Swallow specialized in retailing textiles and millinery ware. In marketing her goods, she adopted the same strategies as male merchants and shopkeepers who advertised all sorts of imported goods. She made appeals to price, fashion, and, especially, consumer choice to convince prospective customers to visit her shop.

July 4

What was advertised in a colonial American newspaper 250 years ago today?

Jul 4 - 7:4:1769 South-Carolina and American General Gazette
South-Carolina and American General Gazette (July 4, 1769).

“RUN away … two Negro Boys named GUY and LIMEHOUSE.”

American colonists engaged in a variety of resistance activities in response to new legislation passed by Parliament with the intention of better regulating the vast British Empire in the years after the Seven Years War concluded. Colonial legislatures passed resolutions asserting the rights of American and submitted petitions encouraging Parliament to reconsider. Merchants and shopkeepers organized nonimportation agreements, disrupting commerce as a means of achieving political goals. Extending those efforts, consumers boycotted goods imported from Britain. Many colonists also expressed their political views by participating in public demonstrations, some of them culminating in violence. The colonial press chronicled all of these efforts, contributing to the creation of an imagined community from New England to Georgia. Print culture played an important role in creating a sense of a common cause for many colonists.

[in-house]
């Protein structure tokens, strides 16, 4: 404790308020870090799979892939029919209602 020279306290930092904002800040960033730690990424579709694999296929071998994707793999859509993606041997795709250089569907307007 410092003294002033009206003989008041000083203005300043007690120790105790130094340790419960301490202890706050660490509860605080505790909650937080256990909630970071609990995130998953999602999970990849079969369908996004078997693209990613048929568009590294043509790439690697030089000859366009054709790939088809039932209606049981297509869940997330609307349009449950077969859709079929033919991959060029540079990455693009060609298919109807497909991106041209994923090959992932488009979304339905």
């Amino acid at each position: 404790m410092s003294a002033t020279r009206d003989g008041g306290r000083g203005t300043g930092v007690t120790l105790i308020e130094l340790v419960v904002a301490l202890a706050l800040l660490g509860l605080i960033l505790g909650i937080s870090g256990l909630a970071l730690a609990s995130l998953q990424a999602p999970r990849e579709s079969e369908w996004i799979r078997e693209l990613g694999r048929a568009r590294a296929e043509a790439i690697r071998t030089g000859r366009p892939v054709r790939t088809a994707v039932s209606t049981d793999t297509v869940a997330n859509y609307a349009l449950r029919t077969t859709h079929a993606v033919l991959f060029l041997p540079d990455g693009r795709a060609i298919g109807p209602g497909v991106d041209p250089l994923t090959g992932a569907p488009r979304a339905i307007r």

Yet white colonists were not the only ones thinking about liberty and those were not the only means of seeking freedom. Enslaved Africans and African Americans did not need newspaper reports about petitions, nonimportation agreements, and public demonstrations to inform them of the ideals of liberty and the meaning of freedom. Many engaged in their own acts of resistance, seizing their own liberty by escaping from bondage. Such was the case for “two Negro Boys named GUY and LIMEHOUSE.” Late in the winter or early in the spring of 1769, these two young men decided to make their escape from Ralph Izard’s plantation. For weeks, Izard ran advertisements in South Carolina’s newspapers, including in the July 4, 1769, edition of the South-Carolina and American General Gazette. He offered a reward of ten pounds each for the capture and return of Guy and Limehouse, instructing that they should be delivered “to the Warden of [t]he Work-house in Charlestow[n].”